Eilene is at Disneyland and Myr is not feeling well, so it is just Jan and me tonight. Jan wanted something that we could reheat when Eilene gets home late tonight, but also be good for lunches during the week. She decided that she wants ham and beans.
I am always up for trying something new. A few weeks ago, I spotted some beans at Whole Foods that I had never seen before, Corona beans. When these beans are cooked, they plump up to almost an inch across. They should make and interesting and distinctive stew.
I usually start a pot of beans by making a broth with a ham bone. Unfortunately, Safeway has not had a sale recently, so I do not have one. My second choice would be to use a few smoked ham hocks, but in scanning recipes on-line I read about smoked ham shanks. When I got to the store, they did not have any hocks, but they had some very nice smoked ham shanks. These have plenty of cartilage for richness and a lot more meat on them than the ham hocks. This should make for a good start for this dish.
In the past, I have made a simple ham broth. Simmering the meat and bones for a few hours to melt the connective tissue into gelatin and bring the ham flavor into the water. Today, I decided to add some aromatics: onions, celery, carrots, and garlic. After removing the meat and bones, I blended this into a luxuriant ham stock.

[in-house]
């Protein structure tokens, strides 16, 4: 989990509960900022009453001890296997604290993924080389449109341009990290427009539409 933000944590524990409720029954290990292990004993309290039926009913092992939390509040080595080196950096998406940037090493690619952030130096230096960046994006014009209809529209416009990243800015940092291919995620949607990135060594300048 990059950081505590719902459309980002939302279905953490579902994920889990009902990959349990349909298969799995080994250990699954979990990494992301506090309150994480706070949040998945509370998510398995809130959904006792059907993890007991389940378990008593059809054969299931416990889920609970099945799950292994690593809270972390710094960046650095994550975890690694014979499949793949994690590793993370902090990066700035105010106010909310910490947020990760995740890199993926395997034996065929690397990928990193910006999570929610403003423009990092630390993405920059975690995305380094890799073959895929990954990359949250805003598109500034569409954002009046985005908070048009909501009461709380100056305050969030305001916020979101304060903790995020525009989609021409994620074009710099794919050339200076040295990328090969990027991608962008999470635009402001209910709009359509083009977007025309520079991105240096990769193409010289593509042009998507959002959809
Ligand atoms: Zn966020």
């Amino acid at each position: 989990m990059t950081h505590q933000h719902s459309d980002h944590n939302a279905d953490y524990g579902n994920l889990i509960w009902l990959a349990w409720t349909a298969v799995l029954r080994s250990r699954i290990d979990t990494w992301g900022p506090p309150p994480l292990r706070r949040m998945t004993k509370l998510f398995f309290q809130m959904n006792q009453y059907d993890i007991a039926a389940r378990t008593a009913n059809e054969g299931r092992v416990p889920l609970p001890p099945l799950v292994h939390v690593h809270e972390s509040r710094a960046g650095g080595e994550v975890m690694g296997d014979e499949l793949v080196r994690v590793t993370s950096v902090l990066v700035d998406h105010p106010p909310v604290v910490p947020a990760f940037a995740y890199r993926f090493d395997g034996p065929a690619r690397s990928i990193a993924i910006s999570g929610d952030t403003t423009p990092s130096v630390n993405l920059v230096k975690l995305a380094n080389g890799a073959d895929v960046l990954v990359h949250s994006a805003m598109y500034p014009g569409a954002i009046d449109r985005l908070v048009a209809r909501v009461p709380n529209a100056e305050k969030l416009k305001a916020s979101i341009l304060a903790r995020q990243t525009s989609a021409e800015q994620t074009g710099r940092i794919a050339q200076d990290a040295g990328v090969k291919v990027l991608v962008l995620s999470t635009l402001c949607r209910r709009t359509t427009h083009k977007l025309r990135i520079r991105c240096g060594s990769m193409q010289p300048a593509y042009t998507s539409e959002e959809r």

In some of the recipes I looked at on-line, I noticed that several added potatoes to their ham and beans. I would guess that this is to thicken the broth with the potato starch. I usually crush a few of the beans to release the starch as a thickener. However, with these big beautiful beans, that would seem almost a crime. In today’s dish, I will add a small amount of potato.
I really like ham and beans, but it never seems like quite a full three course meal. It has the meat and starch, but it always seems a bit short on the green vegetables. It usually has some white vegetable matter (onions); some yellow vegetable (carrot); but the green celery is more of a flavoring than a vitamin packed side dish.